Last Click Attribution Leads Wrong Allocation of Marketing Budget

By | 03rd Dec 2018 | 2 min read

Imagine a visitor came to your site, two times a day. In the first instance, he found your media brand selling premium content through a Facebook advertisement in his newsfeed. He clicked on the advertisement and visited the media site. In the second instance, a few hours later during the day, after having gathered some more information he Googled the media brand name, clicked the paid search results, and landed on your site.

In the second visit, imagine he subscribed to your premium content and made the necessary payment. While measuring the effectiveness of the campaigns, the campaign manager would find zero conversions against Facebook ads, while one conversion against Google paid ads.

The conversion in the second instance would not have happened had he not seen the Facebook banner ad campaign. This would mislead the campaign manager who would now give less weightage to the first click that came through the Facebook campaign.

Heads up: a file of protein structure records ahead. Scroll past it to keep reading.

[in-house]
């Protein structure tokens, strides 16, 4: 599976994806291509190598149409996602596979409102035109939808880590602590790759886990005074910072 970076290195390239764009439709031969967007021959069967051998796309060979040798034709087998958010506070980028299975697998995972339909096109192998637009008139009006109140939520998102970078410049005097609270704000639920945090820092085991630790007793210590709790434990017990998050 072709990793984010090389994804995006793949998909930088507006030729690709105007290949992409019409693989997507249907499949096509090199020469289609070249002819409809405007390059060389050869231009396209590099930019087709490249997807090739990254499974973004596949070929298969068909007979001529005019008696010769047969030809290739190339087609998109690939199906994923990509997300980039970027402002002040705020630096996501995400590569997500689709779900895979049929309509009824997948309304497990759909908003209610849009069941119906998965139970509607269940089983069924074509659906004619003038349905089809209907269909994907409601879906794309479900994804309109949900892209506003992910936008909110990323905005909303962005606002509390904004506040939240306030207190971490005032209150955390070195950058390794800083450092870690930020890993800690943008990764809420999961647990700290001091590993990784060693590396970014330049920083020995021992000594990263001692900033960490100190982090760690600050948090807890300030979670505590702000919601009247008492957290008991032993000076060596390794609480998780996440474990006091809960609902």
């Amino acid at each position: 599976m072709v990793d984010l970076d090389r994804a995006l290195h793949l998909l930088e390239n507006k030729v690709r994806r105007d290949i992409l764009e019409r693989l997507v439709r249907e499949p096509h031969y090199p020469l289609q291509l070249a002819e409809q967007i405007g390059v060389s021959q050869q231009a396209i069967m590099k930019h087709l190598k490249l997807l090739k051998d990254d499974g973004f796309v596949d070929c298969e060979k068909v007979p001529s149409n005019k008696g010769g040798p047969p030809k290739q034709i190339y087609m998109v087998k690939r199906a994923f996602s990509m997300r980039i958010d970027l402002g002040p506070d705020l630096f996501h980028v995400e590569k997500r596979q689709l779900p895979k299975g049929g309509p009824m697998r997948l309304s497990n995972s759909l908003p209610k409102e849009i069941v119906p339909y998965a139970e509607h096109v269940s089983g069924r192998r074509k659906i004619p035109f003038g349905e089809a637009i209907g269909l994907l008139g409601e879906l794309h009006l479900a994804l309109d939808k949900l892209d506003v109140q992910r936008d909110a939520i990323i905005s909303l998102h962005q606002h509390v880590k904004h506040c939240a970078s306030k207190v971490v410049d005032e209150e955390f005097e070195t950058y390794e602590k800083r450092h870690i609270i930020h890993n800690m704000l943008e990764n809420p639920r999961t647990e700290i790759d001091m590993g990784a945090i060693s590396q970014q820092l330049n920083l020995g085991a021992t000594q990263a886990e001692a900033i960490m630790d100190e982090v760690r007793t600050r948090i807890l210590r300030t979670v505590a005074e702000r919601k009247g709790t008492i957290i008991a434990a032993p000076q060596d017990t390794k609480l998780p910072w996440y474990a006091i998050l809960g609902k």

Depending on the type of products or services for which you’re running campaigns, the time taken to decide would also vary. E.g.: Long sales cycles are particularly common when the value of the service you have advertised is considerably high. Shorter sales cycles and impulsive purchases are common when the price is lower, and the risk associated with the purchase is lower.

Highlighting the last click that resulted in the sale in the same session would not give the due weightage for the clicks that introduced the brand. All web analytics tools do not completely reveal the entire customer journey and hence advertised budgets are being wasted.

An agency in their individual brand study collected feedback from buyers and realized that the high-value buyers had seen on an average at least seven campaigns of the brand. All buyers recall having seen at least three campaigns. While the last campaign results according to the campaign manager, showed only 50% of the audience reached resulted in a sale, and the rest is wasted.

The metrics according to the agency would guide you to think that the rest of the ad exposure was wasted since they did not convert in the same session. This is the biggest trap of last-click attribution that is widely practiced in free web analytics tools.

References

[1].http://theory.stanford.edu/~sergei/papers/sagt11-multattr.pdf

[2].https://www.iabuk.com/sites/default/files/public_files/Attribution_White_Paper_0.pdf

[3].https://www.dataxu.com/wp-content/uploads/MarketPulse-3.pdf